Use of Inhaled Corticosteroids and the Risk of Lung Cancer, the HUNT Study
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Inflammation plays a central role in chronic obstructive pulmonary disease and lung cancer carcinogenesis. Inhaled corticosteroids (ICS) reduce inflammation. This study has investigated whether ICS use is associated with a lower risk of lung cancer.
Materials and Methods
Data from the Nord-Trøndelag Health Study (HUNT2 Survey, 1995–1997) were merged with The Cancer Registry of Norway and Norwegian Cause of Death Registry. From a total of 65,215 participants, those with chronic airway inflammation, defined by FEV1% < 70 and/or chronic cough and expectorate phlegm, were included (N = 4136). Of these, 3041 individuals reported regarding ICS use and were observed for a period of 12 years. Cox regression models were used to calculate the risk of lung cancer with a 95% confidence interval (CI) with sex, age, smoking pack years and FEV1% < 70 as known confounders.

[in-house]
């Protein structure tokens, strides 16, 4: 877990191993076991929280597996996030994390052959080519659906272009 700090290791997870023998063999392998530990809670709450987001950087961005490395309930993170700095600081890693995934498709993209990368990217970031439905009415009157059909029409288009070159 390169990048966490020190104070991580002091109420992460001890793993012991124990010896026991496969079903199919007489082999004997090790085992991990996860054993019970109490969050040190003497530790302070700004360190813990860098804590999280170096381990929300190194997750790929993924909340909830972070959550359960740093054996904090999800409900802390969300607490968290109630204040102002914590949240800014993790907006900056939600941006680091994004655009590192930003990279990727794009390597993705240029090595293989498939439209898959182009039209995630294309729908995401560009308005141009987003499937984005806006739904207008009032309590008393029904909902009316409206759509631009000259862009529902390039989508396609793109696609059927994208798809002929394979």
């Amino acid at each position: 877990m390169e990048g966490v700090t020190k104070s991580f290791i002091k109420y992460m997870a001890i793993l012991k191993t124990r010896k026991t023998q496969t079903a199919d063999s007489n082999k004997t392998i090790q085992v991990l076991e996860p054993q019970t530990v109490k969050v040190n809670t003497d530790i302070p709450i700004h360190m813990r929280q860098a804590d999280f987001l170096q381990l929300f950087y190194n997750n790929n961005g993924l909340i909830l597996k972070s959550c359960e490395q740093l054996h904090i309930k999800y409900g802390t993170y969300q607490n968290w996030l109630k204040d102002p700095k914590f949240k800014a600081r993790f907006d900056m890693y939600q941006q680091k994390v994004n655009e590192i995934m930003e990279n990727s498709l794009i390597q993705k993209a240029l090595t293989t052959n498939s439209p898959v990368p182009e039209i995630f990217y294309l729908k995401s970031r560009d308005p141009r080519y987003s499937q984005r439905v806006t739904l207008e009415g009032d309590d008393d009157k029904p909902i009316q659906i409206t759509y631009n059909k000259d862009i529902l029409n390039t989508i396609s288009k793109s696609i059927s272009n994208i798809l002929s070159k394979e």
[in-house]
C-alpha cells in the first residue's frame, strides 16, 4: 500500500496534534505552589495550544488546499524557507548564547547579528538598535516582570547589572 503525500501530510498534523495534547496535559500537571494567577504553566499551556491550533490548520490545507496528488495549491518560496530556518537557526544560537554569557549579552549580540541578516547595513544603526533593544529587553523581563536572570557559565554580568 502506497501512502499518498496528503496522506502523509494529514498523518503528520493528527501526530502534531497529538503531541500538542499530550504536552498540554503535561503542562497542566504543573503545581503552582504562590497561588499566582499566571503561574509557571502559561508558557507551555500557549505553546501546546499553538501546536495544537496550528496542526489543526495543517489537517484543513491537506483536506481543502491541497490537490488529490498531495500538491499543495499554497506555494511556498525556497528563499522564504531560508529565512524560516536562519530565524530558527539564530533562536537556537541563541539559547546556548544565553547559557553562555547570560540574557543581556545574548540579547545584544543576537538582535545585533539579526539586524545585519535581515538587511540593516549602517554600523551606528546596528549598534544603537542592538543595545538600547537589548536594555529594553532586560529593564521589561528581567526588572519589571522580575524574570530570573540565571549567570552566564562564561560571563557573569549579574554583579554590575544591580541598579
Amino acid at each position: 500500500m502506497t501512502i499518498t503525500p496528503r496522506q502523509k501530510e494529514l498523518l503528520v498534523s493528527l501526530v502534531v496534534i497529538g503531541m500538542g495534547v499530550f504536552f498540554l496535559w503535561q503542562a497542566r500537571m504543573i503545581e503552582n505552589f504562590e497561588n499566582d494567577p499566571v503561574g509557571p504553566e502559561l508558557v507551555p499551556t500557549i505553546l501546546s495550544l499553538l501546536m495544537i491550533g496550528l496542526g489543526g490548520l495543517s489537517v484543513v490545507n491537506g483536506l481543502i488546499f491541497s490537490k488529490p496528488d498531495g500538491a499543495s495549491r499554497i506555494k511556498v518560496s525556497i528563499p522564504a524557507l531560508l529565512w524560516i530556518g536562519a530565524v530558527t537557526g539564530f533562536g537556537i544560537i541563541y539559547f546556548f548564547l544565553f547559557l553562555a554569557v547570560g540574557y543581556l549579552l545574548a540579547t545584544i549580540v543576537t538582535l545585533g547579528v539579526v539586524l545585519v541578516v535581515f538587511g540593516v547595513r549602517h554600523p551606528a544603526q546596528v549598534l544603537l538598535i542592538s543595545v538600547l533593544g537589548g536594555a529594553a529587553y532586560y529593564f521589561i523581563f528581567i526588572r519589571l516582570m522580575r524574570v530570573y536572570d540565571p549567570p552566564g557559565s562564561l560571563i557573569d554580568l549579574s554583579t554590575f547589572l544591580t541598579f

Among ICS users (N = 1095). we found a higher, but not significant, incidence of lung cancer N = 39 (3.6%), compared to non-users (N = 1946) with N = 65 (3.3%) cases. Age and smoking were associated with a higher risk, while sex and lung function were not. After adjusting for confounders, ICS use did not change the risk of lung cancer, hazard ratio (HR) 0.968, (95% CI, 0.608–1.540), and p value 0.890.
ICS use is not associated with a reduced risk of lung cancer in our study population.
KeywordsCOPD ICS Lung cancer
We thank the staff at HUNT Research Center, Norwegian Cancer Registry and Statistics Norway for cooperation and help in data management, and, last but not least, all the participants in the HUNT Study.
Compliance with Ethical Standards
Conflict of interest
The authors declare that they have no conflicts of interest.
Informed consent was obtained from all individual participants included in the study.
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